The Legend of Zelda brought with it a number of firsts: the first official gold cartridge, but more importantly, the first NES game with a battery save. While other games that were originally for the Famicom Disk System, such as Metroid and Kid Icarus, used a password system, thankfully Zelda was important (and complicated) enough to have something totally new. Many NES-era games that were large for their time feel small now, but Zelda is not small even by modern standards.
The original Zelda makes very efficient use of its design. You collect a large variety of items, but only 8 actually need to be selected and half of those aren’t used in combat situations. There are nearly as many passive items like the ladder and raft that work continuously or automatically. The 128-screen overworld map is divided into fairly distinct areas, but still flows more or less naturally. Nearly the entire thing can be explored from the start, with the various items you collect giving you access to secrets and shortcuts rather than opening up new areas. Survivability is the main impediment to exploration, and most of the tools to toughen Link up are found on the overworld.
The game’s 9 dungeons take up approximately the same amount of screens as the overworld, but feel entirely different. Though the grid-based nature of the dungeons certainly limits design in many ways, in others it actually opens things up. A glance at the map will tell you which walls you need to check for secrets when you’re stuck, for instance. The game relies on keys and locked doors to keep the player honest, but if you explore thoroughly this will rarely become an issue. And there’s a fine mix of exploratory puzzles and intense combat.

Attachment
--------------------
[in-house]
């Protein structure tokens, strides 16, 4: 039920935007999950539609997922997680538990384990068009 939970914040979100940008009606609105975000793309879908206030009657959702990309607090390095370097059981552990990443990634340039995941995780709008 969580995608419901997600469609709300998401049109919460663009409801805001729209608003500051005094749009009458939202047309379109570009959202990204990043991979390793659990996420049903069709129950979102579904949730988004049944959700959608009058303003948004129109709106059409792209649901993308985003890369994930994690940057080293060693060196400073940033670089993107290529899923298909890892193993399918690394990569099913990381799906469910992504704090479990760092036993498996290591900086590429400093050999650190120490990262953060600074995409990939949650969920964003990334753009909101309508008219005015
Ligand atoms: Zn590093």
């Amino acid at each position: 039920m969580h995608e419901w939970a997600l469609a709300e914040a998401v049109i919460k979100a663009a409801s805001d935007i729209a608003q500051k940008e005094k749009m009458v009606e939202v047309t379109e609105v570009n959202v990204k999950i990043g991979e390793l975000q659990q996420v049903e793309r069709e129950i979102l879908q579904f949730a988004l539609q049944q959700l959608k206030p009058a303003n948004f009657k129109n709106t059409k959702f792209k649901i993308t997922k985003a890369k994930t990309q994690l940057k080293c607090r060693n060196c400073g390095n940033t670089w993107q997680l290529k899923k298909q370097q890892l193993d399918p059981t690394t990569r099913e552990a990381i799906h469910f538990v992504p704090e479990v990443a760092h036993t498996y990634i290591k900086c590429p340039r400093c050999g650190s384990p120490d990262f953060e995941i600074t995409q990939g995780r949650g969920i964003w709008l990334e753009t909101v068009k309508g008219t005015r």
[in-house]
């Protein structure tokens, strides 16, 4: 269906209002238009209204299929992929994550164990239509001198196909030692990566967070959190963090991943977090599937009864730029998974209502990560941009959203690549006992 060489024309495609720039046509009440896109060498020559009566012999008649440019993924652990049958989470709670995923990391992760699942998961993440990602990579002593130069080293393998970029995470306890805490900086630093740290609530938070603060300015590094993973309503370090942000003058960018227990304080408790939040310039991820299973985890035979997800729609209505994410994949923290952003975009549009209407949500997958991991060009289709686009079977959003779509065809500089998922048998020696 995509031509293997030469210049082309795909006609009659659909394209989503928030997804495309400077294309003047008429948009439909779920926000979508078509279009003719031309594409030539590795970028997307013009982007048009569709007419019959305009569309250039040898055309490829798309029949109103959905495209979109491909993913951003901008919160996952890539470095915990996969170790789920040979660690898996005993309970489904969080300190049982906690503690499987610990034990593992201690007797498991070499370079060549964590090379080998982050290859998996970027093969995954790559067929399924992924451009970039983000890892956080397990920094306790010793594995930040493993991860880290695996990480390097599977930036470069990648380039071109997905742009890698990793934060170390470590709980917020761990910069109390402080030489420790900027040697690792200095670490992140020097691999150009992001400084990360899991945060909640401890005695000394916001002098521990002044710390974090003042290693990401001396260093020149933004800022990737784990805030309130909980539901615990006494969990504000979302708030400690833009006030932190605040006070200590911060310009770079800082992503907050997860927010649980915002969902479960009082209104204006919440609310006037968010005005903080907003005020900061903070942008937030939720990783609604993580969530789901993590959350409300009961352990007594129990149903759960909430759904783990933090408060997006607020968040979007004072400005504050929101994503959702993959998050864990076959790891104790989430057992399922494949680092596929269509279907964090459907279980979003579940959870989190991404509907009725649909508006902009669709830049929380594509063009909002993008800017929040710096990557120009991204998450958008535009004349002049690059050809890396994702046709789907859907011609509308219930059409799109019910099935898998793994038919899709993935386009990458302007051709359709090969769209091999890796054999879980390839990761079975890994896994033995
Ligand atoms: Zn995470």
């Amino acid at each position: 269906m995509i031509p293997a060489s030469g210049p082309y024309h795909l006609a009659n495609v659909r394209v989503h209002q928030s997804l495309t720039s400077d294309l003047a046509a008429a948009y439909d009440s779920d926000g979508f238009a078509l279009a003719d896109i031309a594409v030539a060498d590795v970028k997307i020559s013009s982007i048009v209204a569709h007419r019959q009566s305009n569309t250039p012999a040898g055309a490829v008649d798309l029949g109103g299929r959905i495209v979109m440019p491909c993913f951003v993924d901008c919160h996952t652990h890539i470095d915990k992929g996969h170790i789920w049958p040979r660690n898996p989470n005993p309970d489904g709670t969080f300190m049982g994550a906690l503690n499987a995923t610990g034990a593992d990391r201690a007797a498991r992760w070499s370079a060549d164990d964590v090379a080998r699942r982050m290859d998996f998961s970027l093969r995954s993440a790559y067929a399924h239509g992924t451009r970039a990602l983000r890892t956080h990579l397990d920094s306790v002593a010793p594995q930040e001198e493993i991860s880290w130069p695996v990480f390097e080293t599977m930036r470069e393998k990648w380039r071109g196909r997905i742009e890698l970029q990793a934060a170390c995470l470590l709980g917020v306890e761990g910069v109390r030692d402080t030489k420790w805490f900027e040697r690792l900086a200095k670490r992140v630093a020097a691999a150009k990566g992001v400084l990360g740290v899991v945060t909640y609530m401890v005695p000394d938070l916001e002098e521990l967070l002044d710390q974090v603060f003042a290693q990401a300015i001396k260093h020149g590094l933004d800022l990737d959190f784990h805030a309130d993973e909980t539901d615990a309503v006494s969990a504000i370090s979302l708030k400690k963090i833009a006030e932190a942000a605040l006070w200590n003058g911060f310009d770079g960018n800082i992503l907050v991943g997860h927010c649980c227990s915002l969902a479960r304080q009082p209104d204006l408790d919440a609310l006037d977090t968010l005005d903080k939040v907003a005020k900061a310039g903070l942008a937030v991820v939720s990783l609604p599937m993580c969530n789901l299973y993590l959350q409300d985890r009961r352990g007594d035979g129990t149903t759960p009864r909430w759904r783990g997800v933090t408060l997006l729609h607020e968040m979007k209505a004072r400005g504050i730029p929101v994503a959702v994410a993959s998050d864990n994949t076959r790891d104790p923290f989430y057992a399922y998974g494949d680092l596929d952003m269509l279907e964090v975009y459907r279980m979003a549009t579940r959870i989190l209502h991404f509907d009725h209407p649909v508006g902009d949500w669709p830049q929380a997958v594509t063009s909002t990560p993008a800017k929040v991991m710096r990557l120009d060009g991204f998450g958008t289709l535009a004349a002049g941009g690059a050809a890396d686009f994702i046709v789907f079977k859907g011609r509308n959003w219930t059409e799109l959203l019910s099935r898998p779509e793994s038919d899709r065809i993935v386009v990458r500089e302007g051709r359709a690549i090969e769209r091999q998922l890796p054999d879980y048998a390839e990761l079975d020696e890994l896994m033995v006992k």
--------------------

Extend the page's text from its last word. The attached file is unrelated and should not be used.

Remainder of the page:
If the Legend of Zelda has any weakness, it’s that the combat can be extremely hard. Whenever you die or load your save, you’ll have only three hearts worth of health filled, which is annoying when you have a maximum of 16. It’s not much of an issue on the overworld map, but dying in a dungeon can lead to a loop of continuous death, and if you leave to find a fairy you can reset some of the tougher rooms. You don’t gain experience or anything of that sort, and defensive upgrades are pretty rare (and mostly found elsewhere). At times you just have to practice until you’re good enough to finish your quest, but this can be a time-consuming process.
If Zelda isn’t hard enough for you, the game offers a second quest that uses the same basic overworld, but with many details changed, and the dungeons both redesigned and relocated. The second quest introduces new mechanics like walking through walls, and is generally a whole lot harder than the original one. Still, the game is complete after one run through, so this really exists purely as a challenge, which is something still rare to this day.
The Legend of Zelda is a classic for a reason. It’s a generally well-balanced game with smart puzzles and lots of fun items to collect. Most of the hints you need are baked into the dungeon design, with the rest offered in broken English by various old men and women. While it’s easy to get stuck at times, the game is pretty fair–at least in the first quest! And unlike many original games from famous series, Zelda 1 still holds up, and doesn’t play exactly like any of its sequels. It’s definitely worth checking out!